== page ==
Mission Command Analysis of Helmuth Johannes Ludwig Von Moltke
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“One either lets me do as I want or one gives me concrete orders,” General Donrad Krafft von Dellmensingen, German Sixth Army Chief of Staff responsed when it was suggested he suspend offensive employment of his army.
The First Battle of the Marne, also classified as the most, “significant land battle of the twentieth century,” impresses one for its scale, decisiveness, and devastating use of rapid small arms fire, machine guns, hand grenades, and artillery. From 5 through 11 September, Germany and France each fielded over 2 million men (British 130,000) between Paris and Verdun. The most modern military technology to date was brought to bear by both sides to terrible effect. During the month of August, each country suffered 200,000 casualties with an additional 300,000 casualties occurring during early September near the river banks of the Marne. Also called the most decisive land battle since Waterloo in 1815, The First Battle of the Marne had immediate operational and strategic impact on World War One. Operationally, the German occupation of Paris was halted, France’s armies avoided destruction, and the British maintained their position on the European continent. Strategically, both armies were doomed to trench warfare and thus a murderous four year stalemate where international casualties would be counted in the tens of millions. The person most responsible for Germany losing the First Battle of the Marne is General Helmuth Johannes Ludwig Von Moltke, Chief of the General Staff and senior member of the Oberste-Heereslieitung (OHL), German Army Supreme Command. Moltke failed to effectively lead the German Army, understand the operational environment, assess the battle, describe clear directives, and to direct his ...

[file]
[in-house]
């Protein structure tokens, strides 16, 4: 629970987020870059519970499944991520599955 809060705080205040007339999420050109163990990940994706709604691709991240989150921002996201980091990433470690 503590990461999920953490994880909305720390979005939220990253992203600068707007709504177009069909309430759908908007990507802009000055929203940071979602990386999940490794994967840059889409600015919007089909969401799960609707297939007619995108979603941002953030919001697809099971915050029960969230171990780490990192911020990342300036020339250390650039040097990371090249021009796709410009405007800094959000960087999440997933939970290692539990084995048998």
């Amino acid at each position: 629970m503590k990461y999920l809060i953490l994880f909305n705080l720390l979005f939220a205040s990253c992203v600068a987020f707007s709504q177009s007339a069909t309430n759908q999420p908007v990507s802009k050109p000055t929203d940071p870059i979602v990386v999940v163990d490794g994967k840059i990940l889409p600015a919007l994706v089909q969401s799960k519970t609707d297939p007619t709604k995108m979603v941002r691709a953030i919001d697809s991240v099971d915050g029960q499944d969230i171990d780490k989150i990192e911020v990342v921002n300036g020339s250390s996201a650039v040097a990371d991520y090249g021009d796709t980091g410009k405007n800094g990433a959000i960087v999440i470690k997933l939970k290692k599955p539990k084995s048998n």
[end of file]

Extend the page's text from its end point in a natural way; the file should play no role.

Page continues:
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2. Journal Articles
Groß, Gerhard P. "There Was a Schlieffen Plan: New Sources on the History of German Military Planning." War In History (EBSCOhost ) 15, no. 4 (2008): 389-431.
Mombauer, Annika. Helmuth von Moltke and the Origins of the First World War. London: Cambridge University Press, 2001.
Mombauer, Annika, and Richard Spall. "Battle of the Marne: Myths and Realityof Germany's “Fateful Battle." Historian (EBSCOhost) 68, no. 4 (2006): 747-769.
Zuber, Terrence. "Everybody Knows There Was a 'Schlieffen Plan': A Reply to Annika Mombauer." War In History (EBSCOhost ) 15, no. 1 (2008): 92-101.
Zuber, Terrence. "The Schlieffen Plan--Fantasy or Catastrophe?" History Today (EBSCOhost ) 52, no. 9 (2002): 40-46.